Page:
We ship a DDEX provider with Connector/Net. This provider plugs into Visual Studio and integrates into server explorer allowing a user to create data connections to MySQL from within the IDE. This integration is handled, in large part, by a lengthy series of registry entries. Until 5.2.2, these entries were made by my installer which is written in WiX. Having the registry changes made in the installer has two problems. First, I often need to register the provider during debugging and I don't want to do a full install of the product so I end up hand editing a registry file and manually merging that file. This a awkward at best. Second I plan to ship a stand-alone configuration utility in 5.3 that will allow the user to configure which installed version of Connector/Net should be used for VS integration. Currently you can only have one instance installed at a time.
My approach to solving this was to write an installer class that made the registry changes for me and just use installutil to register the assembly. I was already doing this with my core and web assemblies so this is nothing new. The problem is that installutil will scan the assembly and all referenced assemblies for types looking for installer classes. This fails when some of the Microsoft assemblies are scanned. After much effort I gave up and decided to write my own installutil that I would ship with my installer.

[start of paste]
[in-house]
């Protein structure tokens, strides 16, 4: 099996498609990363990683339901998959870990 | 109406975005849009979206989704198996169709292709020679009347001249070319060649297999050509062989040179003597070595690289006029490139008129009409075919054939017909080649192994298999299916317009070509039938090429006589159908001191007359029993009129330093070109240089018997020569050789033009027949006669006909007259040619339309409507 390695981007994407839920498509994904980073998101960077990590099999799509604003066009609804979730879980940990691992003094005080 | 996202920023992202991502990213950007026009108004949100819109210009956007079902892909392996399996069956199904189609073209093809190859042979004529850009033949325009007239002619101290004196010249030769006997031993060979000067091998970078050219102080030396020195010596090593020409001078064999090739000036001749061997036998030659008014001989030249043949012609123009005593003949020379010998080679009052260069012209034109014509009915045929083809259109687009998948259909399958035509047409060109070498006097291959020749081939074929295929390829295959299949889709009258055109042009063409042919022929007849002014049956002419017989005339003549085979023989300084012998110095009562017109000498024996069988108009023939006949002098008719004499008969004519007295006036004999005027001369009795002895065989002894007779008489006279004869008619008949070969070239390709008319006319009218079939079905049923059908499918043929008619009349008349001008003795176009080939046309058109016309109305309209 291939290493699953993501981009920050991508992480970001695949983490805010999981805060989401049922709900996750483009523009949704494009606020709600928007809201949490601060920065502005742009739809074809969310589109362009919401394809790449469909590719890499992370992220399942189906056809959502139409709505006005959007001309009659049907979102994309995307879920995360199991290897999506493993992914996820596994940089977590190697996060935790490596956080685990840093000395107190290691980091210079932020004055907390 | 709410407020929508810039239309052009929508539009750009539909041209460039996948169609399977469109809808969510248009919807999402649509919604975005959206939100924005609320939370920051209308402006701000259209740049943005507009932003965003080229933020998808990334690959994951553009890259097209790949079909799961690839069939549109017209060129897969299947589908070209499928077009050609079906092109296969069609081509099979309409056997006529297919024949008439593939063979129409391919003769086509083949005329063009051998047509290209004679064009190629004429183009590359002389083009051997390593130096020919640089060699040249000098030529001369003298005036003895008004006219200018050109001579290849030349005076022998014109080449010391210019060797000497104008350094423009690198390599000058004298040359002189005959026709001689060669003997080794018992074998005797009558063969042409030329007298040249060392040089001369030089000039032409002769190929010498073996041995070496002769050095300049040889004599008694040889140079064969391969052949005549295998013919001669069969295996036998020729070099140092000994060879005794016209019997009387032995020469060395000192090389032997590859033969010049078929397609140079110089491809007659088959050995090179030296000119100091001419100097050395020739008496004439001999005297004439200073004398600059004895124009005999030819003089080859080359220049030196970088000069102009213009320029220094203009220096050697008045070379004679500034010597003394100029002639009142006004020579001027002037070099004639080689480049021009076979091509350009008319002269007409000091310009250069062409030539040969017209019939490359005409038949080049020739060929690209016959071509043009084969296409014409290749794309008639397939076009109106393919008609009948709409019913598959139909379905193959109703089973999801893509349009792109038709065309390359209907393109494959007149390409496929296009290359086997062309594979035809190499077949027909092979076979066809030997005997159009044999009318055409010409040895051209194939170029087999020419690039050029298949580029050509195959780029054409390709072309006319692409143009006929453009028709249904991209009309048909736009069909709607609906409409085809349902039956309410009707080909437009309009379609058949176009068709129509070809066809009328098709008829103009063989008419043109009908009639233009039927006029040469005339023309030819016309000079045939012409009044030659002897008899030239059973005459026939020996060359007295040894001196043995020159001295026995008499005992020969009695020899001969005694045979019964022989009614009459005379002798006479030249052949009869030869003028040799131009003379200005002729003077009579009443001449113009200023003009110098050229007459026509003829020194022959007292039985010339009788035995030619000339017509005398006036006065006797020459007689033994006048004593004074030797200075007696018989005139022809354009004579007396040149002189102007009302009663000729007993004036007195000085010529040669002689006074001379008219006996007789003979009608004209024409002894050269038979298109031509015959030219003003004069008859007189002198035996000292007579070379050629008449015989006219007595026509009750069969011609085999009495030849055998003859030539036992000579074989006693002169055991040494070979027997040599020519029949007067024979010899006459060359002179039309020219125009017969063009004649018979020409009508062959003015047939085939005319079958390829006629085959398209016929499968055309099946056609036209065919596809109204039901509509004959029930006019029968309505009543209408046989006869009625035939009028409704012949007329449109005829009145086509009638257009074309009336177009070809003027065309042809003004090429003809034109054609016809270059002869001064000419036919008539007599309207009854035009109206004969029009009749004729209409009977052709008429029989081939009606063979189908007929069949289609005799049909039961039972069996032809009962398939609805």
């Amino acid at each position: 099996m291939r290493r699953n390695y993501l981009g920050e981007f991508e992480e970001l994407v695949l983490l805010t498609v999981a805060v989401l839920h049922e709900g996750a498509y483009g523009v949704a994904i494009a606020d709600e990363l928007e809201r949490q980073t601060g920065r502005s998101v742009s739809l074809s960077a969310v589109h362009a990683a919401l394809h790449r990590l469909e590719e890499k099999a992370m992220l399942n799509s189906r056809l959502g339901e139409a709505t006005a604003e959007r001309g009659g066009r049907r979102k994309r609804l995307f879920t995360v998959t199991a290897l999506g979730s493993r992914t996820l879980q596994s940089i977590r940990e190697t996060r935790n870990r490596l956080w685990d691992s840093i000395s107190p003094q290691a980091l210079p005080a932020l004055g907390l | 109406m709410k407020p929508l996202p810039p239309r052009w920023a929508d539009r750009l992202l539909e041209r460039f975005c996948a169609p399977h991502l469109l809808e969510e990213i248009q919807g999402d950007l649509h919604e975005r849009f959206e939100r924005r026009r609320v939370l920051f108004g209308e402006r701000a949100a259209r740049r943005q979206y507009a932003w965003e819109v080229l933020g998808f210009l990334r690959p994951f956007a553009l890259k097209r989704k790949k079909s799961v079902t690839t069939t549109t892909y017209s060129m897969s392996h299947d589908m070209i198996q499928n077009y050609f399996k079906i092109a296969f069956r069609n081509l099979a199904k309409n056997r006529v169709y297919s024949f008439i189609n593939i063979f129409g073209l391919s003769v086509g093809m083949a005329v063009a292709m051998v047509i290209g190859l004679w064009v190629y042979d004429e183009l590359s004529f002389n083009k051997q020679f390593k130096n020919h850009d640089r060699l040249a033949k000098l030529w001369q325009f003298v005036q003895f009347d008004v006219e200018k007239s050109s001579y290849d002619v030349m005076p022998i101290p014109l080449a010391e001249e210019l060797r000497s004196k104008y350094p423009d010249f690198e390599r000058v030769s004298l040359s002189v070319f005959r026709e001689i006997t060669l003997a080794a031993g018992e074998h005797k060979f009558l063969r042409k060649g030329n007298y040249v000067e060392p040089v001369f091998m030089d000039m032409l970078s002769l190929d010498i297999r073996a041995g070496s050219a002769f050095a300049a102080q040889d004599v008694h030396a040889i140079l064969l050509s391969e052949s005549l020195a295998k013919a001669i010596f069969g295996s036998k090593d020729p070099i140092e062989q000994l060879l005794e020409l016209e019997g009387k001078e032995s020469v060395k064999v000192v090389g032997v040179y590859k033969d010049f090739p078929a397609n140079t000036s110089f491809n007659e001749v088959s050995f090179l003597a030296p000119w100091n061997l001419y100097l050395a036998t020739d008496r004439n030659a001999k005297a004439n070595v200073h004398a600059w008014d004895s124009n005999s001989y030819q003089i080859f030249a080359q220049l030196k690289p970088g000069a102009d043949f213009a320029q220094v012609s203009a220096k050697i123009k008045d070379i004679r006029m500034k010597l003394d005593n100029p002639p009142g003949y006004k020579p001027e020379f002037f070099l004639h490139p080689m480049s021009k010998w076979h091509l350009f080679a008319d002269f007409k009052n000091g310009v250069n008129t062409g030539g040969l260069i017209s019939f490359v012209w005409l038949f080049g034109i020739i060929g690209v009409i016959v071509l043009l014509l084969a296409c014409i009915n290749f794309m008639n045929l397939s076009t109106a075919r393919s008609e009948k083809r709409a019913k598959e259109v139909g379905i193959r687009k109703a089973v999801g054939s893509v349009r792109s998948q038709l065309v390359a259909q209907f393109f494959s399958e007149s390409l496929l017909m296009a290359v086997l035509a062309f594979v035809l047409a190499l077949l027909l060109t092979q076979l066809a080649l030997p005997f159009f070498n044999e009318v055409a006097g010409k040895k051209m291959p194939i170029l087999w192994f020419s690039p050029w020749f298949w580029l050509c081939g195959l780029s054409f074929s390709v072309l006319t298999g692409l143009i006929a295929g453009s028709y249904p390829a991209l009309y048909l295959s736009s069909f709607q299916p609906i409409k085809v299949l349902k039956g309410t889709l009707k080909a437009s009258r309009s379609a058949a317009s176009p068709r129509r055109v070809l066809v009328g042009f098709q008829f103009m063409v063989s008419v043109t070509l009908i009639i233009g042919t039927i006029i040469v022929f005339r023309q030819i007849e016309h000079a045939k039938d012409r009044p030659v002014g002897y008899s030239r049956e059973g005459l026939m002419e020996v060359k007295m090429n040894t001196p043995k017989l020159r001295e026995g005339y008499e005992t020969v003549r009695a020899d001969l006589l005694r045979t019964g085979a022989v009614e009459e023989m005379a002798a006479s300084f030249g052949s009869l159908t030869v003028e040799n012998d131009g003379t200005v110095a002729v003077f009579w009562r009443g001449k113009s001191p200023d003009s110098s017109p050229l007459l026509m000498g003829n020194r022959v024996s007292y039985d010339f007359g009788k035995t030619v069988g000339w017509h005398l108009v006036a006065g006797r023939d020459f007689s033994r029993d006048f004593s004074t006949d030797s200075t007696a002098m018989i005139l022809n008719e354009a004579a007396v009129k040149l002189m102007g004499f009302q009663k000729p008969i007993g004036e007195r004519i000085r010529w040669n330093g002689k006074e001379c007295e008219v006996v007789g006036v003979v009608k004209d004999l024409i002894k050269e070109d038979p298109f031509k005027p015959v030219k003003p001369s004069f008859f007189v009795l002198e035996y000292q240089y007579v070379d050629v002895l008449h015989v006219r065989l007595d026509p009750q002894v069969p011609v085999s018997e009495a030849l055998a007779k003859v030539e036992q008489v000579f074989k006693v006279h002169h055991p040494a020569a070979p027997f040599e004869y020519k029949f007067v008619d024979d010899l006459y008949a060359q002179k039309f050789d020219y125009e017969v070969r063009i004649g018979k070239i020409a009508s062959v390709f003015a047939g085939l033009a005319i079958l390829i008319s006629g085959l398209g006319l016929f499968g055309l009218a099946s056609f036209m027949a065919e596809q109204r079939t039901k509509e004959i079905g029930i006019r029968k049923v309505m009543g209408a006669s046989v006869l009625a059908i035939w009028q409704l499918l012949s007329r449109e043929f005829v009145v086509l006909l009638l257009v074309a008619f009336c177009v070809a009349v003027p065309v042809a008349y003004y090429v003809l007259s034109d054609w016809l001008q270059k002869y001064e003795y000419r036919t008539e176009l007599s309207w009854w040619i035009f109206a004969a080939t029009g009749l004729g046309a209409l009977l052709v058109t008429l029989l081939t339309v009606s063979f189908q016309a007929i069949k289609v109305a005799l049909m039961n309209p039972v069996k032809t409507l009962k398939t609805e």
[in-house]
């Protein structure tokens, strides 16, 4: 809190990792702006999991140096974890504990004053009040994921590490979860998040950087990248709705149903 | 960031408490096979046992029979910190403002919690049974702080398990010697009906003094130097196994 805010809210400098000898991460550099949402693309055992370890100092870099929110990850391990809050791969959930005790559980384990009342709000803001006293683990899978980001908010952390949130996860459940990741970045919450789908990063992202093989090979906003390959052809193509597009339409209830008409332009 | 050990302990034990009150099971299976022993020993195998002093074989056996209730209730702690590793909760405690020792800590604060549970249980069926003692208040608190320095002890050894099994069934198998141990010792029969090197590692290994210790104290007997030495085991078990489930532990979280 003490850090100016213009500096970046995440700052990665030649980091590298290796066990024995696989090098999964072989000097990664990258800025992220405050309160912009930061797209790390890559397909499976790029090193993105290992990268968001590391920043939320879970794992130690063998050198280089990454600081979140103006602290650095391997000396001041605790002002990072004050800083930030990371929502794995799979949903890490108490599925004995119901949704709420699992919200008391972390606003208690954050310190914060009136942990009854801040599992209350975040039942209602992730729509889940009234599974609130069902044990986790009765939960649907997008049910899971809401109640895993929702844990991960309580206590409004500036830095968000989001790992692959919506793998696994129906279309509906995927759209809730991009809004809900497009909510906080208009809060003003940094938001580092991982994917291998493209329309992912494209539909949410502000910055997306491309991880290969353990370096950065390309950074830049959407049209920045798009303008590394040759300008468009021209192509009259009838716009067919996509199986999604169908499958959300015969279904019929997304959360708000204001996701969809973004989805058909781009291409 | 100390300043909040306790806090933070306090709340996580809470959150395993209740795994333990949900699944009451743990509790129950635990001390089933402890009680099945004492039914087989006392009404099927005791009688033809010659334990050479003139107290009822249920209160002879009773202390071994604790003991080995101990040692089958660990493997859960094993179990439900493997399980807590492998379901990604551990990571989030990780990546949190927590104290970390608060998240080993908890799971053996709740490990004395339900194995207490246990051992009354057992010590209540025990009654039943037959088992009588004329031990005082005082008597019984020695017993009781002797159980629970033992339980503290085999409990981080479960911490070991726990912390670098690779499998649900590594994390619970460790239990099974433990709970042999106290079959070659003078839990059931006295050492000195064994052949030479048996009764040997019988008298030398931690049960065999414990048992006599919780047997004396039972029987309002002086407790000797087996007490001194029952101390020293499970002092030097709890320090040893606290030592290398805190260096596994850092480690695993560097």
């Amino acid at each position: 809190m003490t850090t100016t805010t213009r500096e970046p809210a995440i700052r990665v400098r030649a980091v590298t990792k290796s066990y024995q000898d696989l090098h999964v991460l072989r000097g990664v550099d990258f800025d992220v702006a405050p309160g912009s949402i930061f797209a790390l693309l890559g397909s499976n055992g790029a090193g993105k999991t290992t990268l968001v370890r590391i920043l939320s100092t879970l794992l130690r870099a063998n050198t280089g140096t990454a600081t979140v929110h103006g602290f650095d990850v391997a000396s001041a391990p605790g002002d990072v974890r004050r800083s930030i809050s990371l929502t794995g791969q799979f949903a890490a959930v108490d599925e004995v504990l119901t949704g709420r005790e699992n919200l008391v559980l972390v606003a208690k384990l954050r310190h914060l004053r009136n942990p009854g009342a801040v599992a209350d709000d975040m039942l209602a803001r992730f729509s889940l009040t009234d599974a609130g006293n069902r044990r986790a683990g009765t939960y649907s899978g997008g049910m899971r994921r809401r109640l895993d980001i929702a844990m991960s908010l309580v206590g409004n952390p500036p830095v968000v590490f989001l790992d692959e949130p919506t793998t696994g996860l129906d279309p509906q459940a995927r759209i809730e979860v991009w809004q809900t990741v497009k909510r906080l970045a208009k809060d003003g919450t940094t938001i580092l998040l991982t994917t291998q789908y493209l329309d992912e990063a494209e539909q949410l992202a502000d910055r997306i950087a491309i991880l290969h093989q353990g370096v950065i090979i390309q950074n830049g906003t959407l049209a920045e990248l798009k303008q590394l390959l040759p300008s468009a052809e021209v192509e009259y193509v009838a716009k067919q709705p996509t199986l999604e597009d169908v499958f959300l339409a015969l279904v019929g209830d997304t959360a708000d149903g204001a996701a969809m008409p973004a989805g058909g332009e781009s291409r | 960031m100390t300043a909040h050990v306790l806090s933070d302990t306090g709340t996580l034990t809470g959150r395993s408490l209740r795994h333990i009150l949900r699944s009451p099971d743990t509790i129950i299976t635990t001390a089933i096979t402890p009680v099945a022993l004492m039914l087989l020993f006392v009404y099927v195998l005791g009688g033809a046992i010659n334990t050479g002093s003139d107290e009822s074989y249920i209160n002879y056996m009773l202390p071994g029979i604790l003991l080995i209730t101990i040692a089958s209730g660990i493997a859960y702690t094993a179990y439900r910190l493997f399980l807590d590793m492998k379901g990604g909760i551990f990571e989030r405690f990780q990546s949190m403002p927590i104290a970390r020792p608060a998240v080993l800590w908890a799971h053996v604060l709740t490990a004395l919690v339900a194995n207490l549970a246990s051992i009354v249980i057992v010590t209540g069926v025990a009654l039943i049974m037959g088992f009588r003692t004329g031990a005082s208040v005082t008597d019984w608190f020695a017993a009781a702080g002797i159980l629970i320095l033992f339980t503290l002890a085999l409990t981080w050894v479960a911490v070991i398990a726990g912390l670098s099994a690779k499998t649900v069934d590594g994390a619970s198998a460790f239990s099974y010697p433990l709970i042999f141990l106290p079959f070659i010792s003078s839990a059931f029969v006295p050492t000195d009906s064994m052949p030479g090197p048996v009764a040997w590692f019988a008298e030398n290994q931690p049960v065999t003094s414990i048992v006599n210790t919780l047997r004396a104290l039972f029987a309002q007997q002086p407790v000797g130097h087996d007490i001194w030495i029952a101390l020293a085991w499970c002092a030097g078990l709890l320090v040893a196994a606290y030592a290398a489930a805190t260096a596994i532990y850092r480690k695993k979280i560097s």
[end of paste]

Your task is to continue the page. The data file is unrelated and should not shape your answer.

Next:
I had no trouble creating this application and then set about executing it from within my installer. I attempted to use the CAQuietExec custom action available with WiX v3 but just couldn't make it work right. So I gave up and decided to write my own execute custom action.
So I cracked open Visual Studio 2008 and read a couple of blogs about custom action writing. One of them mentioned mixing managed and unmanaged code, the unmanaged code being necessary for the proper DLL exports. I decided I had to see this work.
Within minutes I had a DLL project setup with the /clr option and had hacked out the following code:
Yes, that is managed code and unmanaged code *in the same function*! Now this code might not compile as it is not what I wound up using and I just grabbed it out of an old folder but you get the idea (and yes I did test a version of this so I know the concept works). I didn't use this approach because the /clr switch requires the dynamic CRT and I didn't feel like bundling that up.
And, in case you were wondering about the "boo" messagebox on line 3, that is my debugging trap. You run the installer until that pops up, attach to the proper msiexec using Visual Studio, set a break point, and go. Yup, that's cool.